Caveat Arthroplasty

Muyibat A. Adelani, Daniel G. Stover, Jennifer L. Halpern, Herbert S. Schwartz, Ginger E. Holt

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Caveat arthroplasty is arthroplasty undertaken to treat a presumed nonneoplastic disorder, which is later determined to be secondary to an extraarticular tumor. We identified 6 patients who had caveat arthroplasty before referral to our orthopedic oncology center. Three patients had completed arthroplasties at an average of 29 weeks before discovery of a neoplasm. Three arthroplasties were aborted after a neoplasm was discovered intraoperatively. Prearthroplasty radiographs of 4 patients were reviewed, all demonstrating evidence of malignancy. Caveat arthroplasty may be avoided if malignancy is considered preoperatively, particularly in patients with atypical symptoms, histories of cancer, and rapid periarticular bone loss. If a neoplasm is discovered intraoperatively, the arthroplasty should be aborted. Patients in whom malignancy is suspected should be referred to a musculoskeletal oncologist.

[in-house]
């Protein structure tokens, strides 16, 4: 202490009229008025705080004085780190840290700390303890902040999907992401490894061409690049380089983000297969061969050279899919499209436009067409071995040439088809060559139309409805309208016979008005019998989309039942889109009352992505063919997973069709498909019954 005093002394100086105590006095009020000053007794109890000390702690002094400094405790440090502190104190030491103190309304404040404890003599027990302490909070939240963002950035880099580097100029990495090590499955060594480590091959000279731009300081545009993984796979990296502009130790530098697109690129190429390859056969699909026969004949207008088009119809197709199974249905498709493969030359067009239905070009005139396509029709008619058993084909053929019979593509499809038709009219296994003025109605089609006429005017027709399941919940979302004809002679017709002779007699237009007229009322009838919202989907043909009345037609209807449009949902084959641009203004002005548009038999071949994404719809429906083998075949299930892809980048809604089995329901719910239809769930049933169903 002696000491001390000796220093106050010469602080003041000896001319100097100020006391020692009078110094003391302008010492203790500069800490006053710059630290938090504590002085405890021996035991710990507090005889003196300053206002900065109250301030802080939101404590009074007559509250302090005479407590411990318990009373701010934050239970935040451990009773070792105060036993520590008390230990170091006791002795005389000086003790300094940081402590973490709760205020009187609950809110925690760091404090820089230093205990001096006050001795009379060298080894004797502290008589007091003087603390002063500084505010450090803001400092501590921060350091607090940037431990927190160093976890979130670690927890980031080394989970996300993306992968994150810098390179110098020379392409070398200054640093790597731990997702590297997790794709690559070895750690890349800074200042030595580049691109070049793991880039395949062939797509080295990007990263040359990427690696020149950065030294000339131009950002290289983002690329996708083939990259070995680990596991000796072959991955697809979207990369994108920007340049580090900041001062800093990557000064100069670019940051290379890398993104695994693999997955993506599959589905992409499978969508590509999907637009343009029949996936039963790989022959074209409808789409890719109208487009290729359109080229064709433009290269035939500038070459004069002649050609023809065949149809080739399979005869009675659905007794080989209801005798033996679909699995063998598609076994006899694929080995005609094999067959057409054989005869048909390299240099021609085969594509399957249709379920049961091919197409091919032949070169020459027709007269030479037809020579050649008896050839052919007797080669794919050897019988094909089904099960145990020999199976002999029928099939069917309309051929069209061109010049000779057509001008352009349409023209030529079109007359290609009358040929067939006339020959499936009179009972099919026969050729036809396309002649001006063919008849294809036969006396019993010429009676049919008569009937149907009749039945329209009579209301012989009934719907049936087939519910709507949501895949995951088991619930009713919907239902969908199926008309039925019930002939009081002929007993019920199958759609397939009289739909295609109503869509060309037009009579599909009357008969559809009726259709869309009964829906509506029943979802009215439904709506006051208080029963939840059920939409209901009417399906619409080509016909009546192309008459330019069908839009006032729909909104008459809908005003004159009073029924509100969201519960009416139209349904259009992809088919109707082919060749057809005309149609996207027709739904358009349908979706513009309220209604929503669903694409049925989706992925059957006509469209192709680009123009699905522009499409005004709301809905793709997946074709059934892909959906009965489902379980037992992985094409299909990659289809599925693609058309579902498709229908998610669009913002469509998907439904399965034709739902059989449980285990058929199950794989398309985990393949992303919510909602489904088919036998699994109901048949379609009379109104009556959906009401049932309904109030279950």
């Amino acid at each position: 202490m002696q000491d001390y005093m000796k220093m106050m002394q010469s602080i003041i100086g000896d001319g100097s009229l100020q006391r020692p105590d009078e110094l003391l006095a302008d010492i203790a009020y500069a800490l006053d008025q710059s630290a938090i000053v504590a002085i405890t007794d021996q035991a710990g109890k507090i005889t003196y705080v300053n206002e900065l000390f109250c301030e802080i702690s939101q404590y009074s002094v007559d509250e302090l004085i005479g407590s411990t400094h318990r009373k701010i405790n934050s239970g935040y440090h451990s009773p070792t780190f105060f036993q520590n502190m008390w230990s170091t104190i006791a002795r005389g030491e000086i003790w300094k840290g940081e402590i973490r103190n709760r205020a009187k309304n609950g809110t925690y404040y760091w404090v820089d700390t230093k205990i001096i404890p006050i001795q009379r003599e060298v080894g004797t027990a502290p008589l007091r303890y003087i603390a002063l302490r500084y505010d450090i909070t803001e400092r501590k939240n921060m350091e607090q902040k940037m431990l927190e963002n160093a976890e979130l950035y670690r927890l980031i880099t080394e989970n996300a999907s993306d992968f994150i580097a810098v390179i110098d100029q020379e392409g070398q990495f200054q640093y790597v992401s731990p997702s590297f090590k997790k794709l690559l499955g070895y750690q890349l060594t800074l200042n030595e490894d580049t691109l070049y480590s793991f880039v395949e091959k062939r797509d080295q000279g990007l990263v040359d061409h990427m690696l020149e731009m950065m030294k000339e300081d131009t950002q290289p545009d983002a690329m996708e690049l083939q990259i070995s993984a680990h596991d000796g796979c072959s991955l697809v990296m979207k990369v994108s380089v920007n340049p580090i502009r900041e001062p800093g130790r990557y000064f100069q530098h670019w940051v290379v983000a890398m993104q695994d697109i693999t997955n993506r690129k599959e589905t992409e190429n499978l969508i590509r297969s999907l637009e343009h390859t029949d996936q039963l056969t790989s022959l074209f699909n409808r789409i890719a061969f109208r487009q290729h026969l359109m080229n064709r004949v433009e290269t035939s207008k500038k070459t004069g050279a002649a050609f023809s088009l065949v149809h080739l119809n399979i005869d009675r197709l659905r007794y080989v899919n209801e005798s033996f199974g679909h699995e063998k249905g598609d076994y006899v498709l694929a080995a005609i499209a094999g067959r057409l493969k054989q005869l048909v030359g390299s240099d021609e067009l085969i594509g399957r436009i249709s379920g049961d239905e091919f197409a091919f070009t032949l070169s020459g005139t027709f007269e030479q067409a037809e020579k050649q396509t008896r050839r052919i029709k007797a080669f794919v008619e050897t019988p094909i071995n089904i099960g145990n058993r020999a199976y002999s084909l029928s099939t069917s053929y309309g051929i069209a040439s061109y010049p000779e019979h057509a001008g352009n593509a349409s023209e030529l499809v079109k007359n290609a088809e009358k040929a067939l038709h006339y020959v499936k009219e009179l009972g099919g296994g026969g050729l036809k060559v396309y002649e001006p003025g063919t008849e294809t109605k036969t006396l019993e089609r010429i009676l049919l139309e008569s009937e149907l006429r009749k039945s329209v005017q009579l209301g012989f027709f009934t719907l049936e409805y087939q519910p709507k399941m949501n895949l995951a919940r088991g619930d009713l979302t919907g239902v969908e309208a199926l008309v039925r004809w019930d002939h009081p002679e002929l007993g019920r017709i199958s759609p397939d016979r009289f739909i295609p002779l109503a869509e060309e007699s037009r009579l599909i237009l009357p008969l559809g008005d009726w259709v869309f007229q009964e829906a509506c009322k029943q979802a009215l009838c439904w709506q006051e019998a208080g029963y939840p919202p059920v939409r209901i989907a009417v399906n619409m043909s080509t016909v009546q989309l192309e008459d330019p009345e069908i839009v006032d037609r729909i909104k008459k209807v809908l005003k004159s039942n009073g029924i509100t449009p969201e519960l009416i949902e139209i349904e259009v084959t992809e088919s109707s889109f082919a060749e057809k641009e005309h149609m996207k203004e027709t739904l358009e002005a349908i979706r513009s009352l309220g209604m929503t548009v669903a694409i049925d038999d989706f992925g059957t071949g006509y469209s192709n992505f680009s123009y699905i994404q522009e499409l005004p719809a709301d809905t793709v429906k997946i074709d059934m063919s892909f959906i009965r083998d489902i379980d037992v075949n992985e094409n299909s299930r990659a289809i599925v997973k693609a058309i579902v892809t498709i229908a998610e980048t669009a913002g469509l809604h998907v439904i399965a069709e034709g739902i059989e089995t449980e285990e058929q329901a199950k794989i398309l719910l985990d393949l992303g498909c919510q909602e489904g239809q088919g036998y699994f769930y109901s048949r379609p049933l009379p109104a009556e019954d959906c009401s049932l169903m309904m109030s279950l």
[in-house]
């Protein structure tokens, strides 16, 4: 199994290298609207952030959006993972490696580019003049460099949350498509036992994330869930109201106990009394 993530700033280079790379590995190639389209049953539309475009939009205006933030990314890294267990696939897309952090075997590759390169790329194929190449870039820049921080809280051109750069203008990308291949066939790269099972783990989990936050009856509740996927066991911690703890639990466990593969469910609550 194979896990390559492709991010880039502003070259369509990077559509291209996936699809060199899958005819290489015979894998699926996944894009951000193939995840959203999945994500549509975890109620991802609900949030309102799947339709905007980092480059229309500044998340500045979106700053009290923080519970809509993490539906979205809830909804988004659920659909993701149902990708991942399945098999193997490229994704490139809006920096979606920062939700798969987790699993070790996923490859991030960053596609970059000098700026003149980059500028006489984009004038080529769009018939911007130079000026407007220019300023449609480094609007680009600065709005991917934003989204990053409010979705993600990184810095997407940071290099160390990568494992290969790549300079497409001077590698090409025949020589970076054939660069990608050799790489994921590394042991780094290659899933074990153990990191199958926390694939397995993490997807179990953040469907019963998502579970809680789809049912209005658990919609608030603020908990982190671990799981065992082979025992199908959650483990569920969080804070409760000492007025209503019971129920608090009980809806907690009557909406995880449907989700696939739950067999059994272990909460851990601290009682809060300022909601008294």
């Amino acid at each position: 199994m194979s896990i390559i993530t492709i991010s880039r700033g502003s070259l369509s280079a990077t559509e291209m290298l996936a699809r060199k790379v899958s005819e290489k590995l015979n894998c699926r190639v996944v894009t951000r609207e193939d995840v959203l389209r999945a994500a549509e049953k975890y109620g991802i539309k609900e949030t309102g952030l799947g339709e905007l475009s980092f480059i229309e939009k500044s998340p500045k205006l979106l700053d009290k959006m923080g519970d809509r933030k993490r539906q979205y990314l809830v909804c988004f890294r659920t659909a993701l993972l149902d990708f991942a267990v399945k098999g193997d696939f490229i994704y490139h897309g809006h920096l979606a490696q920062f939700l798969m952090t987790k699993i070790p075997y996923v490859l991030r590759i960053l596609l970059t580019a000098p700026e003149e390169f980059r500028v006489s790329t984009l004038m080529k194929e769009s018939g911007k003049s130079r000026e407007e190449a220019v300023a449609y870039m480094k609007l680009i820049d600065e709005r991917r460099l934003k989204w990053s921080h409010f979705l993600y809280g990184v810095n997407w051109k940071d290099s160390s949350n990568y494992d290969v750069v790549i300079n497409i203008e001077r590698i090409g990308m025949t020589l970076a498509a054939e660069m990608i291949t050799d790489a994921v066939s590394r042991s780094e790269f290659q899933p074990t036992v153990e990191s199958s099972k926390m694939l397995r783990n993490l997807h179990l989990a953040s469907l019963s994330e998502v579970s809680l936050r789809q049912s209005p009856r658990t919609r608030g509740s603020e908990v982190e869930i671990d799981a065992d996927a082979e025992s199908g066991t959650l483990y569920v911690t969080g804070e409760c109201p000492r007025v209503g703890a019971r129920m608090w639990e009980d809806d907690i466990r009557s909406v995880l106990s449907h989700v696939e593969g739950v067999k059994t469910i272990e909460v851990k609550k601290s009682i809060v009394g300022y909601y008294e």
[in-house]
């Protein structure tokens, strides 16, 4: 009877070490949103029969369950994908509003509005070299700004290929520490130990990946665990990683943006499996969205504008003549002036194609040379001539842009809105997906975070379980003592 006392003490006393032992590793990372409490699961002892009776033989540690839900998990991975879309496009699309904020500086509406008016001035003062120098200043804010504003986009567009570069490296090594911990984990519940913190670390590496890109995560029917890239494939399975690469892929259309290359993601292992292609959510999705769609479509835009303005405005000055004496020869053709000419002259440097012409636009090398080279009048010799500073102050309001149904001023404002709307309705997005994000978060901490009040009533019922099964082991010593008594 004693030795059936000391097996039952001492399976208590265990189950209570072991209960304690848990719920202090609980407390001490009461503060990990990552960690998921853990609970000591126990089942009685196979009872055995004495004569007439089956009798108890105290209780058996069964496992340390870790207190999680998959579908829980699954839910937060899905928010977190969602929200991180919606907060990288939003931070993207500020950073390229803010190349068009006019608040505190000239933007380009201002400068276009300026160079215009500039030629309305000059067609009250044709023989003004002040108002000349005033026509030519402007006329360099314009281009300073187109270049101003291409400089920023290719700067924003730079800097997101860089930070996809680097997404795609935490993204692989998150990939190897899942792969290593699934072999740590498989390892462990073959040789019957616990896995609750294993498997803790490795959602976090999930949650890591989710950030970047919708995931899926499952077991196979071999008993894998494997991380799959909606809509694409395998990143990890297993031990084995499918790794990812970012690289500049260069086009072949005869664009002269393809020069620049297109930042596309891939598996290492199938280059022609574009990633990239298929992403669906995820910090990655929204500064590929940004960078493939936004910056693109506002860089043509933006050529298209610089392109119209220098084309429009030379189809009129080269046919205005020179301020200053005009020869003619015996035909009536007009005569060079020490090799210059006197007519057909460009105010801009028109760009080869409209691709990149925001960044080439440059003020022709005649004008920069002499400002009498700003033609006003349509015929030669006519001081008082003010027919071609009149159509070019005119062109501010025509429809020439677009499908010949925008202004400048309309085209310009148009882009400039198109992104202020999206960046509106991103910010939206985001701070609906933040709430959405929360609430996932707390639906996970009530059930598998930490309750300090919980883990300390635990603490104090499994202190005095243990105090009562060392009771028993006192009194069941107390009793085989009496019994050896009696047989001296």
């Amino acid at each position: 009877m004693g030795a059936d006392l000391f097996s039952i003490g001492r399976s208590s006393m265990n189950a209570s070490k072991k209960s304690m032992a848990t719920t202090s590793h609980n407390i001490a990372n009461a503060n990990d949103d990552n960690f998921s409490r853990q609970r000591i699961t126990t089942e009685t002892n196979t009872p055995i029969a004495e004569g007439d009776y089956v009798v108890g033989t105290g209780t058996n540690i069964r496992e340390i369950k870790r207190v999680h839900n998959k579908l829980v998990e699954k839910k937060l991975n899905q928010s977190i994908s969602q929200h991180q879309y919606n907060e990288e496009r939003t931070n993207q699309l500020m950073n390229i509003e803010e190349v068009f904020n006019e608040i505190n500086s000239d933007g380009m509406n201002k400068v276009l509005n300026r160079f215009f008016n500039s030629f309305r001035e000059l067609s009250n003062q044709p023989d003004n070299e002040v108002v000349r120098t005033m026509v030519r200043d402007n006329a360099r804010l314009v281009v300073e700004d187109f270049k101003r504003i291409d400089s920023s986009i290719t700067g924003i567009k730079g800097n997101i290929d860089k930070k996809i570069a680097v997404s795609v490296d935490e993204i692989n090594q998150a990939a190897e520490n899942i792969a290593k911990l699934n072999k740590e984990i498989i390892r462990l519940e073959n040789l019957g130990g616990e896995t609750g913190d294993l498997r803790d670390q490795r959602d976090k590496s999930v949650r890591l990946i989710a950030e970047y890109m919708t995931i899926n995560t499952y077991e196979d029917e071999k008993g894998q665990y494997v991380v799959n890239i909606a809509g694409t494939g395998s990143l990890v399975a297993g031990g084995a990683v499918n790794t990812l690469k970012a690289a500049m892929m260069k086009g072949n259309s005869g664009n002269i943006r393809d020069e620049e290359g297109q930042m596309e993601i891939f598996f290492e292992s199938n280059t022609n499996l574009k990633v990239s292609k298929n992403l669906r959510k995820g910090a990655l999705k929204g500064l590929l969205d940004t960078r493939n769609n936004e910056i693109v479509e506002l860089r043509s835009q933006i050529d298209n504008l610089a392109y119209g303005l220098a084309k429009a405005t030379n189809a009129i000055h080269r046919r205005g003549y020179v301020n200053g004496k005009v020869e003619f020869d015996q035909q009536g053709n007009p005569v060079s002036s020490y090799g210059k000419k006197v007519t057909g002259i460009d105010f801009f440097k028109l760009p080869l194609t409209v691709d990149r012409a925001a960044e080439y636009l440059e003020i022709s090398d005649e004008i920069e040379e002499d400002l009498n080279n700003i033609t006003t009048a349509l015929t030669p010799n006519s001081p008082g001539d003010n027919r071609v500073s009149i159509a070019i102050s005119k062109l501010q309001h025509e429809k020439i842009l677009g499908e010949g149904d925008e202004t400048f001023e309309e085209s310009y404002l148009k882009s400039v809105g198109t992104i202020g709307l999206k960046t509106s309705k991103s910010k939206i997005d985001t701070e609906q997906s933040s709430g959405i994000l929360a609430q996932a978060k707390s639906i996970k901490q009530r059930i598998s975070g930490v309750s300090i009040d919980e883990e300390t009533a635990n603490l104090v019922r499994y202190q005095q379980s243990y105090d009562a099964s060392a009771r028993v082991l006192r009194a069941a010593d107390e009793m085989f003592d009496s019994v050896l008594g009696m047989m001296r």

Original languageEnglish
Pages (from-to)728-734
Number of pages7
JournalJournal of Arthroplasty
Issue number5
StatePublished - Aug 1 2009


  • caveat arthroplasty
  • joint arthroplasty
  • periprosthetic malignancy
  • tumor


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